"Climate change is one of the most complicated issues facing society today. Varying levels of change have been observed at the continental, regional, and ocean basin scale (IPCC, 2013), yet the specific factors driving these changes are only partly understood (Schneider, 2006). The relationship between climate change and hurricane activity in the Atlantic basin is a much debated topic and it is clearly one of the uncertainties in our future climate. For example, there has been an increase in the number and intensity of major hurricanes in the Atlantic basin that began in 1995 (Goldenberg et al., 2001; Pielke et al., 2005; Webster et al., 2005). One possible explanation for this upward trend of Atlantic hurricane activity is the increase of sea surface temperature (SST) driven by greenhouse gas forcing (Elsner, 2006; Emanuel, 2005; Holland & Webster, 2007; Webster et al., 2005). In contrast, there is another possible explanation that attributes the uptick in Atlantic hurricane activity since 1995 to multi-decadal climate variability and its induced increase of sea surface temperature driven primarily by the Atlantic Multi-decadal Oscillation (AMO). AMO as an ocean current could affect the sea surface temperature and thus in turn affect the hurricane activity (Senkbeil et al., 2011). It is premature to directly link it with climate change (Landsea, 2005; Landsea et al., 2006; Pielke et al., 2005)."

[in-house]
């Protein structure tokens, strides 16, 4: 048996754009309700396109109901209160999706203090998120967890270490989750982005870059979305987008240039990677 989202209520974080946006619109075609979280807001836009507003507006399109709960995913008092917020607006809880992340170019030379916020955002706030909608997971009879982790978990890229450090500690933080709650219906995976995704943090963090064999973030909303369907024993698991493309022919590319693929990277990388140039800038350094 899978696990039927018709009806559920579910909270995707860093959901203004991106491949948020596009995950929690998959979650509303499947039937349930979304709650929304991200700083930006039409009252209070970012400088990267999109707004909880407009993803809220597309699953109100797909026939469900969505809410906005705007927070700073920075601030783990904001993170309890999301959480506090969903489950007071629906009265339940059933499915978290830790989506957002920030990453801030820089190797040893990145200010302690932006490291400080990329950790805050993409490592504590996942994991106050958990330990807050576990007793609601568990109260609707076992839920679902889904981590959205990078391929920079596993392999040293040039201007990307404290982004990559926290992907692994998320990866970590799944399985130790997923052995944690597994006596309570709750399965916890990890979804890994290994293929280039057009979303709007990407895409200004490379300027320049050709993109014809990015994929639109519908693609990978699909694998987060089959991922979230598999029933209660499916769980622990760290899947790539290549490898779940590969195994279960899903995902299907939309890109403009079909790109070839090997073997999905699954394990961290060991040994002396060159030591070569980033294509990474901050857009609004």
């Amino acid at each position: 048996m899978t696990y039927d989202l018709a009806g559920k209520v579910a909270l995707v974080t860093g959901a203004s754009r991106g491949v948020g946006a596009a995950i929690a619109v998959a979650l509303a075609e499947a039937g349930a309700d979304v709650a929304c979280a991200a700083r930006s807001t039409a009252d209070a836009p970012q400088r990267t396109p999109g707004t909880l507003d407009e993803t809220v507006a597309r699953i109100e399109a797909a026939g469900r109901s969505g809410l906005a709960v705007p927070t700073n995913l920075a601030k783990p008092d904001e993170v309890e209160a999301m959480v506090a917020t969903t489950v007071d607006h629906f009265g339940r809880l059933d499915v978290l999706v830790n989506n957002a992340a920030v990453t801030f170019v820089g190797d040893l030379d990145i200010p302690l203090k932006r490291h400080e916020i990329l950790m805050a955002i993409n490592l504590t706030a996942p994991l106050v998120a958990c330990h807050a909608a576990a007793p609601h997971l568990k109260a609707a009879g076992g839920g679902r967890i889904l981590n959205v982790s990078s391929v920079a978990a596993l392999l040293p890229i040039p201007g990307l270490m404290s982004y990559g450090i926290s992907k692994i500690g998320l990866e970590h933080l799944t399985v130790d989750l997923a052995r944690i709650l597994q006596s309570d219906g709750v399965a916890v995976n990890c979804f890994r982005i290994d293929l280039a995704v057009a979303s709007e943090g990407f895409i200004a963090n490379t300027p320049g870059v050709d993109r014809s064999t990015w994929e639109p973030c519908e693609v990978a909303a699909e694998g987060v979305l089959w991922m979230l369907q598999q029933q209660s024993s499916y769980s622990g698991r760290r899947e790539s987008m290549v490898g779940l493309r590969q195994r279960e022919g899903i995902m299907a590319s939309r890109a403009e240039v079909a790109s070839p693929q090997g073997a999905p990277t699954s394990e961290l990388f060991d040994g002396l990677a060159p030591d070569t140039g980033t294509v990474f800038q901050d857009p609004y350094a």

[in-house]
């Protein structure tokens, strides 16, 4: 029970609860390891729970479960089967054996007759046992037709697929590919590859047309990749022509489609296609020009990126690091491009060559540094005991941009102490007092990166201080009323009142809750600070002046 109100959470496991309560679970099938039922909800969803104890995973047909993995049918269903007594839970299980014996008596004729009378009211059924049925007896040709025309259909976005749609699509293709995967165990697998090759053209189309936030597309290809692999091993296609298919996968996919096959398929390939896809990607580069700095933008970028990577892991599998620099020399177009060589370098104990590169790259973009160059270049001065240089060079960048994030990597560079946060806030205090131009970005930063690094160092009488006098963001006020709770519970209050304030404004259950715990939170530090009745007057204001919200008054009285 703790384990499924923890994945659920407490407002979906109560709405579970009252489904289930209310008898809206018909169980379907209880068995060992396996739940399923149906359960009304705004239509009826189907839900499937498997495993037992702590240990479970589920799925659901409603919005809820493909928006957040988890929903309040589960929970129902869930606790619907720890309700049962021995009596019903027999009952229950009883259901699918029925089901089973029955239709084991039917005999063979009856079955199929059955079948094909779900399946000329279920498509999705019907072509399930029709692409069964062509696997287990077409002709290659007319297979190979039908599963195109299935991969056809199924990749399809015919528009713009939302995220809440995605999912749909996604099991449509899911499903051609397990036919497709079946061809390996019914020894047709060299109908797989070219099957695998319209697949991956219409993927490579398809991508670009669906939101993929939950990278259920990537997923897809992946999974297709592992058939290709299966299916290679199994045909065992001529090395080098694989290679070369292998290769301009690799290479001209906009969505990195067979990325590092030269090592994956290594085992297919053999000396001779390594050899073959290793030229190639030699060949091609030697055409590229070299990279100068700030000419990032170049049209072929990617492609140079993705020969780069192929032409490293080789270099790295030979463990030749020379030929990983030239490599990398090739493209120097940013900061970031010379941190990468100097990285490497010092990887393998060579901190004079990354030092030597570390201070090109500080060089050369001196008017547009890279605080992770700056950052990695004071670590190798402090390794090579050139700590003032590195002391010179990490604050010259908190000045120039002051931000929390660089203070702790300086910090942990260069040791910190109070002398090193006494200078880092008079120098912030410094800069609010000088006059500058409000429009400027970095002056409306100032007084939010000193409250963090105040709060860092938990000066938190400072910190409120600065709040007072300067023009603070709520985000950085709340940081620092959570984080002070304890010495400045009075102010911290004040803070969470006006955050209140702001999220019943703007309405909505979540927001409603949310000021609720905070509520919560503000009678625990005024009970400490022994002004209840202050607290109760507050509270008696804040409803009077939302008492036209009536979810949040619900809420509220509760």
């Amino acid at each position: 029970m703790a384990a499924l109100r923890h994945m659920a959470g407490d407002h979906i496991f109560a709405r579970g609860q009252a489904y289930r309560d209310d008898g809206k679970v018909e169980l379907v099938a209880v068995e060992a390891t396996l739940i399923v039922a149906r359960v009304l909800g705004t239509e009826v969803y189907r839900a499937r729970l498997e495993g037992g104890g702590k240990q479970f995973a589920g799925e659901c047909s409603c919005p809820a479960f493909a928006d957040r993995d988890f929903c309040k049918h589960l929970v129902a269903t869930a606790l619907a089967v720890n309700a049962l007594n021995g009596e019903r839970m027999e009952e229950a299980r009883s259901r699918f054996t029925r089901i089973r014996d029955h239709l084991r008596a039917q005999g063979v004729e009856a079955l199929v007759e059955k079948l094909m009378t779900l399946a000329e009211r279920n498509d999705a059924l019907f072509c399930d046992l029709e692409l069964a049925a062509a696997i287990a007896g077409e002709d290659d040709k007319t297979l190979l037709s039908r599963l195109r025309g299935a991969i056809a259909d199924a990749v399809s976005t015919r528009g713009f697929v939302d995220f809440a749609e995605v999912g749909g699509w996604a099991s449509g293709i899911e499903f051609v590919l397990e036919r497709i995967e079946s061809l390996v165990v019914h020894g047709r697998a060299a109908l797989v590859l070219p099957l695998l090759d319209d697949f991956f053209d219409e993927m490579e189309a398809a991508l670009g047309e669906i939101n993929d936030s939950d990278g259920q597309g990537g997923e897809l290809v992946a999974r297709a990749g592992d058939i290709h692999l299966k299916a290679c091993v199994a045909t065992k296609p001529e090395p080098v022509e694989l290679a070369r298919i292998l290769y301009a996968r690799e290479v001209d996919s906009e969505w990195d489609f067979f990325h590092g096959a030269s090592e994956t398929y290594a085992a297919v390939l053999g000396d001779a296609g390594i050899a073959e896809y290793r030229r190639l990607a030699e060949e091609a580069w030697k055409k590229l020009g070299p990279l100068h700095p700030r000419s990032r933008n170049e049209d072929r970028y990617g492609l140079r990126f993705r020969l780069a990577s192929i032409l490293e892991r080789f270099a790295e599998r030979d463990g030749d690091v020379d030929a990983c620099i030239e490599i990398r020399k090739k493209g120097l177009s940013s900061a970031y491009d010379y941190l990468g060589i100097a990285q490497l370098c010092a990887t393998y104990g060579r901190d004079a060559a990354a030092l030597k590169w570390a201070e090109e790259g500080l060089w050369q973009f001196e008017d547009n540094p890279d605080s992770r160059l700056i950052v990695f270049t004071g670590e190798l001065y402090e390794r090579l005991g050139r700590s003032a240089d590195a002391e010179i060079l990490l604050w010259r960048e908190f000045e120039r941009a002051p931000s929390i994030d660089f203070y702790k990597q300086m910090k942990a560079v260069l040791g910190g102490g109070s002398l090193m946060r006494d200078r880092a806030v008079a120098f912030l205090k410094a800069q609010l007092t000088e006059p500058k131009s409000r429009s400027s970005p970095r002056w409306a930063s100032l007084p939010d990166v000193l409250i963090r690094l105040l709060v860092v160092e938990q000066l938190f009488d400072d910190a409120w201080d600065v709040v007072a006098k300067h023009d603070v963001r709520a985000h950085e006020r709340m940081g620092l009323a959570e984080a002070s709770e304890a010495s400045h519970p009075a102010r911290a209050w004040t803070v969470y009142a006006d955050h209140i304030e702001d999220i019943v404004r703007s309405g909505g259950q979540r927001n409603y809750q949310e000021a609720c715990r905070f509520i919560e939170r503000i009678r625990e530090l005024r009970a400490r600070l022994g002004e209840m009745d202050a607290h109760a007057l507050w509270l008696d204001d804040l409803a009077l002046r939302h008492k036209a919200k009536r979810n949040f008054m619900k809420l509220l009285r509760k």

Here is a Washington Post piece explaining the science behind the recent U.S. hurricane history.